WASHINGTON, DC - OCTOBER 25: Sen. Kamala Harris (D-CA) speaks during a news conference with fellow Democrats, 'Dreamers' and university presidents and chancellors to call for passage of the Dream Act at the U.S. Capitol October 25, 2017 in Washington, DC. President Donald Trump said he will end the Deferred Action for Childhood Arrivals program (DACA) and has asked Congress to find a solution for the status of the beneficiaries of the program, called 'Dreamers.' (Photo by Chip Somodevilla/Getty Images)
WASHINGTON, DC - OCTOBER 18: Sen. Kamala Harris (D-CA) walks to the Senate chamber for a series of 6 roll call votes regarding the Fiscal Year 2018 Budget Resolution on Capitol Hill, on October 18, 2017 in Washington, DC. (Photo by Mark Wilson/Getty Images)
WASHINGTON, DC - JULY 13: Senate Intelligence Committee members Sen. Kamala Harris (D-CA) (C) and Sen. Marco Rubio (R-FL) (R) arrive for a closed-door committee meeting in the Hart Senate Office Building on Capitol Hill July 13, 2017 in Washington, DC. Some members of the committee have demanded that Donald Trump, Jr. testify before the intelligence committee after it was revealed that he and Jared Kushner and Paul Manafort met with a Russian lawyer in hopes of getting opposition information on Hillary Clinton during the 2016 election. (Photo by Chip Somodevilla/Getty Images)
WASHINGTON, DC - APRIL 27: Sen. Dianne Feinstein (D-CA)(L) walks with Sen. Kamala Harris (D-CA) and Sen. Mark Warner (D-VA) (C), to a Senate Select Committee on Intelligence closed door meeting at the U.S. Capitol, on April 27, 2017 in Washington, DC. The committee is investigation possible Russian interference in the U.S. presidential election. (Photo by Mark Wilson/Getty Images)
WASHINGTON, DC - MAY 16: Sen. Kamala Harris (D-CA) heads for her party's weekly policy luncheon at the U.S. Capitol May 16, 2017 in Washington, DC. Many Republican and Democratic senators expressed frustration and concern about how President Donald Trump may have shared classified intelligence with the Russian foreign minister last week at the White House. (Photo by Chip Somodevilla/Getty Images)
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She entered the race on Martin Luther King Jr. Day. Campaign aides say she has drawn inspiration from Shirley Chisholm, who in 1972 became the first black woman to run for president from a major party.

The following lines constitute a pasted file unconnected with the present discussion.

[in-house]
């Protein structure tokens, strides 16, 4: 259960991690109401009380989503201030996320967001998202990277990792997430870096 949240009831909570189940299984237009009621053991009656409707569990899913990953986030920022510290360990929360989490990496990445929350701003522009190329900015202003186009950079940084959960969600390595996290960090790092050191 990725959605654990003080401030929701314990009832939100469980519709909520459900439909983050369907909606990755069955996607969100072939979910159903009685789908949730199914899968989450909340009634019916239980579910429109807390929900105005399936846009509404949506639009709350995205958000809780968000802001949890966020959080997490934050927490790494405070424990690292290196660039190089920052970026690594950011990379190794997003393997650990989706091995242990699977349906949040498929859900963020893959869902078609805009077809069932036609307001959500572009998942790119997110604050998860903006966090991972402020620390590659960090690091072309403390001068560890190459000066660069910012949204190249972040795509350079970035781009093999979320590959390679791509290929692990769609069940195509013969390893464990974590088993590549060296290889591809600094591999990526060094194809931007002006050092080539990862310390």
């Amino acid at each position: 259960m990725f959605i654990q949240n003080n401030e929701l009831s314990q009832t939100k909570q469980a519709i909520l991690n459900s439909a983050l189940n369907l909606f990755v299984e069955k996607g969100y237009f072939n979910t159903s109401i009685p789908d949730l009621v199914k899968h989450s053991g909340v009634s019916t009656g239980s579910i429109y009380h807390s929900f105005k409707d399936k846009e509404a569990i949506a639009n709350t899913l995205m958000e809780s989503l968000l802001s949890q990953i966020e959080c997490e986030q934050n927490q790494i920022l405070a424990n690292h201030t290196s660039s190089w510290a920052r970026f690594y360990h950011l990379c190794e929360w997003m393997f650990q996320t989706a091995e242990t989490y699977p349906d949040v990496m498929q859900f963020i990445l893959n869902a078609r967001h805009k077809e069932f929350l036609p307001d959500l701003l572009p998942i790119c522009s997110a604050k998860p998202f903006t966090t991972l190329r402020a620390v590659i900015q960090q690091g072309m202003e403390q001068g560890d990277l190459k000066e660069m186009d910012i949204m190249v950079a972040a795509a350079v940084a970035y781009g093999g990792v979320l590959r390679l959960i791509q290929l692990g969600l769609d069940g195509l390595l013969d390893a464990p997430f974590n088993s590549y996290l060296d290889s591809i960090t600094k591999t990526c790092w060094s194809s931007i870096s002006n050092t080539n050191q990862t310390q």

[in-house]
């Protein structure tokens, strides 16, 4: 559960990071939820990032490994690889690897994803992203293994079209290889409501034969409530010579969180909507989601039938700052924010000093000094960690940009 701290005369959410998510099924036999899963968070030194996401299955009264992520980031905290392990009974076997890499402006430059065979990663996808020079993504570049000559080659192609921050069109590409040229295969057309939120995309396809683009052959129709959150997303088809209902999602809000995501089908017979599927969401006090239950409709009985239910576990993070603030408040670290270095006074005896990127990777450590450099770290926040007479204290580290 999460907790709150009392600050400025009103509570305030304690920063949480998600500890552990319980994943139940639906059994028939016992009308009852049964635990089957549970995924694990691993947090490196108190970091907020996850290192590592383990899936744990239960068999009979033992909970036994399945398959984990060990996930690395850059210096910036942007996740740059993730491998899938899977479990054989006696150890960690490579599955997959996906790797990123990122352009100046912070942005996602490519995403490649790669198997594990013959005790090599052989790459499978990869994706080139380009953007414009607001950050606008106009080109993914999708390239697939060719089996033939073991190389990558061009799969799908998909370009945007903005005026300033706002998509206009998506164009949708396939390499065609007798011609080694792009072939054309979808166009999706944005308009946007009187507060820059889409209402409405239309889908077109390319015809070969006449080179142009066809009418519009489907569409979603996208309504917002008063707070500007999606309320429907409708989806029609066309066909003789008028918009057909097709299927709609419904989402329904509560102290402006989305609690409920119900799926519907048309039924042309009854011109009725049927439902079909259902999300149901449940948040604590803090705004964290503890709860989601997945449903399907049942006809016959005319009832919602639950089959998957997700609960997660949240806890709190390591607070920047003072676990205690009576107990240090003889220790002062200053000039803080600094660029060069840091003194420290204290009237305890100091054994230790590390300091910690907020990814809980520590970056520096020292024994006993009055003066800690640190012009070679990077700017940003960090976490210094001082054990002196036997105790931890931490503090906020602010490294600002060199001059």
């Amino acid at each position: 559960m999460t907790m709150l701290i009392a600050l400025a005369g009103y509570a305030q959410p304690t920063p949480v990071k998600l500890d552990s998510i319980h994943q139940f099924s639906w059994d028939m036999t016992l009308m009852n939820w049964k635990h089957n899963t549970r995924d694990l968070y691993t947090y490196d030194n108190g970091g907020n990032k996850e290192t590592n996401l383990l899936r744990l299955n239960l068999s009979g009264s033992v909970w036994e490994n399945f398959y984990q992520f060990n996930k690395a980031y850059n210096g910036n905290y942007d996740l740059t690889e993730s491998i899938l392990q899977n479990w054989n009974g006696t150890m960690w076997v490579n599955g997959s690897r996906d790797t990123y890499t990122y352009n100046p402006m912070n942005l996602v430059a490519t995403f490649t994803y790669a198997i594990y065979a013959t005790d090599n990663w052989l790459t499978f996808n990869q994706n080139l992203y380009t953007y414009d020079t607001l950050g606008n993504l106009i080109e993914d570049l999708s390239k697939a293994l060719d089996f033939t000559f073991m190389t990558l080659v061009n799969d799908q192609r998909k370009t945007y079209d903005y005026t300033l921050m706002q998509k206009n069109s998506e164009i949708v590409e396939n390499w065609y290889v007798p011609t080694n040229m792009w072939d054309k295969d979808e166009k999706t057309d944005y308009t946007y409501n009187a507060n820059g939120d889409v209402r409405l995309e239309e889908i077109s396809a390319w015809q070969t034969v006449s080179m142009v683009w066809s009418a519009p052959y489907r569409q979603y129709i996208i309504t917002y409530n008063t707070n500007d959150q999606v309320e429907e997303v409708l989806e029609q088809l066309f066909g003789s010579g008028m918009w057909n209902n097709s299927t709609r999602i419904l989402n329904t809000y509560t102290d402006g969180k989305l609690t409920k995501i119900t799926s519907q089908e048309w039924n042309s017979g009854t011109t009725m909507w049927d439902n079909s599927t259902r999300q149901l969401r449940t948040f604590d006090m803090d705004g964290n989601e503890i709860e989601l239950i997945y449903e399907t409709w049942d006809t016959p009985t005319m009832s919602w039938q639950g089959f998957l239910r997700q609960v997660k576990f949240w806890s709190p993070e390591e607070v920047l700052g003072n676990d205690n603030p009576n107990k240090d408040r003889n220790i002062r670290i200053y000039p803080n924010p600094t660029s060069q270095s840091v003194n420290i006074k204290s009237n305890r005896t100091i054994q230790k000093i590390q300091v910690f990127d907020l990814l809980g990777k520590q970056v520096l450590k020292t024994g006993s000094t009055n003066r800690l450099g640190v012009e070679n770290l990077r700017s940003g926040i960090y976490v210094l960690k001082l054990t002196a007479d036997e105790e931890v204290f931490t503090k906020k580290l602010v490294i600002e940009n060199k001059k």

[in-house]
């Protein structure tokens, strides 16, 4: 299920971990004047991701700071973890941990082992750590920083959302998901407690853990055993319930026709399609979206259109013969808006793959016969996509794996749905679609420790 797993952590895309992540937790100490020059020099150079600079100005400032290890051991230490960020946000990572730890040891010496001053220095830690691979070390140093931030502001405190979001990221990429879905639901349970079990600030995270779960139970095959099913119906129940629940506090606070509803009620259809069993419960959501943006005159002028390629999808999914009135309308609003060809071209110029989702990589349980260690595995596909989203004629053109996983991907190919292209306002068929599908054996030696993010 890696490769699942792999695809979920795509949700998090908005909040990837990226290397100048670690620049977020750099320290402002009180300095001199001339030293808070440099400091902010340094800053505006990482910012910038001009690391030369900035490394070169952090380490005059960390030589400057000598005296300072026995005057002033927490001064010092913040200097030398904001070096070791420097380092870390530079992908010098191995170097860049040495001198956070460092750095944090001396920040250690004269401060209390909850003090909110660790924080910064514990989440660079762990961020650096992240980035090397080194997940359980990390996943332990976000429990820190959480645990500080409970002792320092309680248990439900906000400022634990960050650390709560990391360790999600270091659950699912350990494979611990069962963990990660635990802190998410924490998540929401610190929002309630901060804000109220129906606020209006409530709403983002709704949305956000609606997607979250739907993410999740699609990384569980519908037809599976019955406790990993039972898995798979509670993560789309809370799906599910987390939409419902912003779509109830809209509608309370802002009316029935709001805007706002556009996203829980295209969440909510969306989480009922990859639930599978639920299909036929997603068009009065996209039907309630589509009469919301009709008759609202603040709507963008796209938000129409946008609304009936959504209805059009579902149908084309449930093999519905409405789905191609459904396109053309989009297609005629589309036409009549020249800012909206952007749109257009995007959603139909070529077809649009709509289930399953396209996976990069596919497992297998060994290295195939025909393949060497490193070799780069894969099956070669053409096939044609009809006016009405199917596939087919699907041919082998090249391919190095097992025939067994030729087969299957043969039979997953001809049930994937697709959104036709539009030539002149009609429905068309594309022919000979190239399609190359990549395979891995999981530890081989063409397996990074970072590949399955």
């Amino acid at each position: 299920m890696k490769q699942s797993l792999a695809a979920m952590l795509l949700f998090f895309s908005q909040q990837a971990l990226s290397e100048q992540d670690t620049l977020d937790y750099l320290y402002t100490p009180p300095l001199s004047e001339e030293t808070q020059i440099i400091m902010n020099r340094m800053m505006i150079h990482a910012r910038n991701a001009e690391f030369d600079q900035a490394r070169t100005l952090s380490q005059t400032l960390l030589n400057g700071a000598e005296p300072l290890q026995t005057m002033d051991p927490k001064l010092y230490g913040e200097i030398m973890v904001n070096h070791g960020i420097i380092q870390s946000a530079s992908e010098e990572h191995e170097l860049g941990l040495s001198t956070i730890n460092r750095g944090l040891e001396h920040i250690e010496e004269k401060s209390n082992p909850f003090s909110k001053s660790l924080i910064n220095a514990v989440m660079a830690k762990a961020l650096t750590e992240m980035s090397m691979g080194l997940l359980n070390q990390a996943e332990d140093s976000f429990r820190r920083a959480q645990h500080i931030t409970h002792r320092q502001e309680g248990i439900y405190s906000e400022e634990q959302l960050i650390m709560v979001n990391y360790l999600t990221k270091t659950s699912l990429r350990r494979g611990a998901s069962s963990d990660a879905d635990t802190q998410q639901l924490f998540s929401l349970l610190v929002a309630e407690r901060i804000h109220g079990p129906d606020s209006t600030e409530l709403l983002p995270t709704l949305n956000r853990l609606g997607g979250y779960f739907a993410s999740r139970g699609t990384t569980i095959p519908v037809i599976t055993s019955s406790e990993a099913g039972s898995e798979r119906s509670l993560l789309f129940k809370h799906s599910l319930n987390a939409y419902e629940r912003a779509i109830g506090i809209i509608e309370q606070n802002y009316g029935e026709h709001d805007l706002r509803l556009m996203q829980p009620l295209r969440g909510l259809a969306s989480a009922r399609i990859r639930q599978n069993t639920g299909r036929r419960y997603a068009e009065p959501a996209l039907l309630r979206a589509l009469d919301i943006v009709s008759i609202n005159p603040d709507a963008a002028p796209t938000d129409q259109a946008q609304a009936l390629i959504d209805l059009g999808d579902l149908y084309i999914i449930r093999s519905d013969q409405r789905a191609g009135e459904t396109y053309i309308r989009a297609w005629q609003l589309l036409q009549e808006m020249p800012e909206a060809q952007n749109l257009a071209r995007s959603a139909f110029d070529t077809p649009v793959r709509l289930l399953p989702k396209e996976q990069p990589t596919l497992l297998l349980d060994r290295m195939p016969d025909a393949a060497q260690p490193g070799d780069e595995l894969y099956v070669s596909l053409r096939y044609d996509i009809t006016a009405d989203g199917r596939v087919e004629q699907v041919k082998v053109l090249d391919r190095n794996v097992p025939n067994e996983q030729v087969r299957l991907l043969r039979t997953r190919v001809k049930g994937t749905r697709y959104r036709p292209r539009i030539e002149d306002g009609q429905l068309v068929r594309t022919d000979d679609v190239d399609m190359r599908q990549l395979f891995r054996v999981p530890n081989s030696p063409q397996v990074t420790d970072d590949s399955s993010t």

If Harris were to win the White House, she would be the first African-American woman and first person of Asian descent to be president.

Her first news conference as a candidate was on the campus of Howard University, the historically black college in the nation's capital that she attended as an undergraduate. On Friday, she was in South Carolina to speak to members of the Alpha Kappa Alpha sorority, of which she is a member.

Harris' campaign is expected to highlight her career as a prosecutor as part of her rationale for seeking the presidency. Harris was the first black woman elected district attorney in California, as well as the first woman, first African-American and first Asian-American to hold that job. Some of her tenure as attorney general, particularly relating to criminal justice, has come under early scrutiny.

Harris is among the first major Democrats to jump into what is expected to be a crowded 2020 presidential contest.

Sens. Elizabeth Warren of Massachusetts and Kirsten Gillibrand of New York have announced exploratory committees. Former Maryland Rep. John Delaney and Julian Castro, federal housing chief under President Barack Obama and a former San Antonio mayor, already are in the race.

Sens. Cory Booker of New Jersey, Sherrod Brown of Ohio, Amy Klobuchar of Minnesota and Bernie Sanders of Vermont may also run.

In her Oakland speech, Harris says she sees this year as an "inflection point" in American history and that she is best positioned to unite a divided country.

"Even though we have powerful forces trying to sow hate and division, the truth is that, as Americans, we have much more in common than what separates us," according to her prepared remarks.

After the rally, Harris planned to her first trip to Iowa as a presidential candidate. In the weeks before last November's elections, Harris traveled to the leadoff caucus state to campaign on behalf of Democrats, and also visited other early-voting states.

Harris's campaign will be based in Baltimore and led by Juan Rodriguez who managed her 2016 Senate campaign. Aides say the campaign will have a second office in Oakland.